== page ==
Almost every new thing you heard was astounding, from his John Dean obsession to the way he screamed at people to locking himself in his bedroom. Again and again and again and again it was something you thought, "This is not how it is supposed to be."

Who in his inner circle did you find to be most sympathetic?

Nobody knows who I've spoken to. I think it's obvious I spoke to Bannon because he's on the record a lot of the time. But it's not just Bannon. If not everyone, it's pretty close to everyone with minute-by-minute contact with [Trump] has contributed to this book.

It seems many are saying Trump's hopeless behind his back.

One-hundred percent of them are saying that.

What about Steven Mnuchin and Sarah Huckabee Sanders?

I was there really up until Bannon left the White House at the end of August and a little pick-up after that, so Sanders was a non-presence when I was there.

What would you guess is going through her mind, really? Is it Sean Spicer 2 or does she believe the things she's saying?

I don't think she believes any of it. As Spicer said, "You can't make this shit up." I mean, listen: These people are all normal, average, ambitious, competent people who are trying to do well and do their jobs and all that. So they're not that different from us. And they have to deal with this guy. That goes from people thinking, "Oh my God, my boss is really a monster!" — and that's the best you're going to think of him — to, "Oh my God, the country is being run by somebody who has no idea what they're doing!"

Who is the next person to resign or get fired?

Dina Powell has already announced that she's going. Gary Cohn is basically out the door. I wouldn't imagine that John Kelly will make it to the spring. This is very, very, very hard duty.

What was the closest you ever got to getting kicked out and the whole thing falling apart?

The problem areas became when whatever crisis was going on in the White House meant there was nobody to talk to. That could run for a week and you'd think, "Oh no, I've lost my access." What was odd is that you've lost your access — but you're sitting there. I would theoretically have an appointment and sit there for the whole day. It would get to be night and somebody would come out and say, "We gotta push this to the end of the week." So then you would become dispirited and think, "Oh God, I'm out." Although you're in. And you're seeing this go by. People are rushing by you. You see everything there. And then you just come back the next day. Again, just showing up.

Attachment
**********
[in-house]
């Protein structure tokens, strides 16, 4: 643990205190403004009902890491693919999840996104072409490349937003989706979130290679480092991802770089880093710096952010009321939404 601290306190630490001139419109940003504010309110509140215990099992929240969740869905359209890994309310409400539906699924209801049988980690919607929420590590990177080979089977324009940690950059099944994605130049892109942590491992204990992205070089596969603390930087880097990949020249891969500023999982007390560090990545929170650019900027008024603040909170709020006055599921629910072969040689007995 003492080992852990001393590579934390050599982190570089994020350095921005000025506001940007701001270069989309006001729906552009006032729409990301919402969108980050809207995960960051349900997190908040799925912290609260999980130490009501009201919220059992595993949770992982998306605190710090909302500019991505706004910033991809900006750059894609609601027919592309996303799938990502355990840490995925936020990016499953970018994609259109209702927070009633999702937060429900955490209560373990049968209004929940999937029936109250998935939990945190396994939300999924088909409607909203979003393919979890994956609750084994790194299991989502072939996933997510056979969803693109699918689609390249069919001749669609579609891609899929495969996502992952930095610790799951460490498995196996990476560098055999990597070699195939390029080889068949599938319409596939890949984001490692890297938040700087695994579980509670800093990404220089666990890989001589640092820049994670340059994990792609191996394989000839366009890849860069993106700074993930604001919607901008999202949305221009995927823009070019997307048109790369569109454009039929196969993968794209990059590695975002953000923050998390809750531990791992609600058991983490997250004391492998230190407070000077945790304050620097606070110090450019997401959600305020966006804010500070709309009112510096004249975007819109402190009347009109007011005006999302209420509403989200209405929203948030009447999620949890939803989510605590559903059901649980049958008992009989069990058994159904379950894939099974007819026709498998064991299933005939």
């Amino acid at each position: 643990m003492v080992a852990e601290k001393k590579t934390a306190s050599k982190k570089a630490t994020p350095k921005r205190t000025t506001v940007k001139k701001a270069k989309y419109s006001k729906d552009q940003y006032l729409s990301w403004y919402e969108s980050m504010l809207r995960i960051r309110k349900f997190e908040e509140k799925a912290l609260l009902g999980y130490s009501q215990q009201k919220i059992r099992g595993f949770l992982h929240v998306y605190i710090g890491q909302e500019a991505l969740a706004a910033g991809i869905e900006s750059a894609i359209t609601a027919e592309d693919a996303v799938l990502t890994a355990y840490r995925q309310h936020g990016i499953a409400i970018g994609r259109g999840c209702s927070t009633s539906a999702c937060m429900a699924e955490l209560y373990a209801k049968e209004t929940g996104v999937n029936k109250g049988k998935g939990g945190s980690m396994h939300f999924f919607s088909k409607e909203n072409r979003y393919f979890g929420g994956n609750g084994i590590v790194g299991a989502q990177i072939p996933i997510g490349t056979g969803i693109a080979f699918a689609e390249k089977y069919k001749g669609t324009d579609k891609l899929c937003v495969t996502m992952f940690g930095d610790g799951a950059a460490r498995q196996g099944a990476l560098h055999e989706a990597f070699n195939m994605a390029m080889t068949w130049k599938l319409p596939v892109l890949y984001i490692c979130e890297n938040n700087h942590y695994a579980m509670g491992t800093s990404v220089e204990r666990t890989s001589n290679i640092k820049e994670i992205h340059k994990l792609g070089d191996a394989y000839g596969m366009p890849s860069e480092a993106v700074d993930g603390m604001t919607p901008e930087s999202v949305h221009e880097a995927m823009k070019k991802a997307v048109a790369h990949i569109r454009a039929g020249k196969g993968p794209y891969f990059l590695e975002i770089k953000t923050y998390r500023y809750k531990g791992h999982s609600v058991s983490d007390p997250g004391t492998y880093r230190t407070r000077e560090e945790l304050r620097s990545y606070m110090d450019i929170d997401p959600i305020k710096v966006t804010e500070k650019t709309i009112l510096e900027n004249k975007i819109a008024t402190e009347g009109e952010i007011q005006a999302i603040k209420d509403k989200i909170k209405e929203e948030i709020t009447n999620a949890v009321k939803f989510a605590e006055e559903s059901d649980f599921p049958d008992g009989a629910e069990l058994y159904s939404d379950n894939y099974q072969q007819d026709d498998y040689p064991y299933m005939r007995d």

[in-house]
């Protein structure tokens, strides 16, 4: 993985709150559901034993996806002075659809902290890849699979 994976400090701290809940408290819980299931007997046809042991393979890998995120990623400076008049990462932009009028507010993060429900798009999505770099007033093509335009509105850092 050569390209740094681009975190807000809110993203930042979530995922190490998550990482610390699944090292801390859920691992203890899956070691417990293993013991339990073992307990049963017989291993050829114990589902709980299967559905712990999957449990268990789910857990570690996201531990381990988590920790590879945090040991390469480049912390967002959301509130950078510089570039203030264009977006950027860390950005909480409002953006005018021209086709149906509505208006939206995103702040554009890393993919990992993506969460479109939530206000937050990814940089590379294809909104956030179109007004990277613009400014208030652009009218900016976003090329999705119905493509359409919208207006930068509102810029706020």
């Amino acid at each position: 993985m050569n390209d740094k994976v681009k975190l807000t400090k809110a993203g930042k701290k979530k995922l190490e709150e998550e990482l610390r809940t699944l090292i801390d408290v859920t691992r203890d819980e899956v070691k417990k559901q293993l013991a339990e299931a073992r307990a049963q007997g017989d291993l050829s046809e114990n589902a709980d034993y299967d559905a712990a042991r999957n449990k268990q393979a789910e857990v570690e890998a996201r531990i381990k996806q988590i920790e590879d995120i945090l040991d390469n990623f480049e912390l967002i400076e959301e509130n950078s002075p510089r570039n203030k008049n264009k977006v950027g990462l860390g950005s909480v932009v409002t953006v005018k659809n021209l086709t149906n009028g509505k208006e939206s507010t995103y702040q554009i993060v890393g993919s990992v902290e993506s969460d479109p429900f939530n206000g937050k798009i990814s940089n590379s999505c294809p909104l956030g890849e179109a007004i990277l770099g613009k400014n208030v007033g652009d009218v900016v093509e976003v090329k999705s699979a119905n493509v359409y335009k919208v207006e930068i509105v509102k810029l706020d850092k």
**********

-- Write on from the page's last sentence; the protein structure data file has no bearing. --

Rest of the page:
I guess everyone knew you by your first name?

Yeah. Absolutely.

Did you eat from the same bagel table or whatever they had there?

That was the thing — you never got food there.

They don't feed anyone?

They do but they certainly didn't feed me. I mean, occasionally you would get a little something. It's not at all a commodious place. So they're always having to move a coat off the seat or brush the crumbs off a couch so you can sit down. And then you might get a diet soda. Absent of creature comforts.

Were you ever in Trump's presence for the act of tweeting, or soon after he'd dropped a bomb on social media?

No. The guy who does the Twitter, Dan Scavino, his desk was in Bannon's office, so I used to see that.

So how does the control over his Twitter account work?

I don't know and I could never get a straight story on that. I couldn't figure that out. They were clearly not telling me and probably more likely there wasn't a clear procedure. A lot of people described their days and routines and how they were exploded by whatever Trump had tweeted.

Did you hold anything back from the book?

I think the things I probably held back were things I literally had forgotten. I'm going to wake up now and go, "Oh my God! Why didn't I put that in the book."

But not enough for a sequel.

Well, never say never.

What's the situation with the movie and TV rights to the book?

Let me not answer that at the moment. I can say at this point no deal, but lots of things happening.

How did you come up with the title?

You know, when you write a book, in my experience at some point you have a title and tell it to the publisher and they go, "Eh … maybe there's something better." Then you go through an intense period of scrambling for a title and something comes to you. "Fire and fury," something that he said to the North Koreans in a tweet, struck at the right moment as a pretty good title for a book.

The 11-page legal notice sent to you by Trump attorney Charles Harder — how are you feeling about that?

That's being handled by the publisher and I have absolute confidence that they will handle this and this will not impinge upon me in any way.

Was Hillary Clinton ever in your mind at all during the reporting or writing of Fire and Fury, and have you at all considered what she might think of it?

Never once did that cross my mind.

Finally, when are you going to make your triumphant return to New York media canteen Michael's?

Good question. New York is covered with snow now. You can't get anywhere. So I'm sure I'll be back there next week.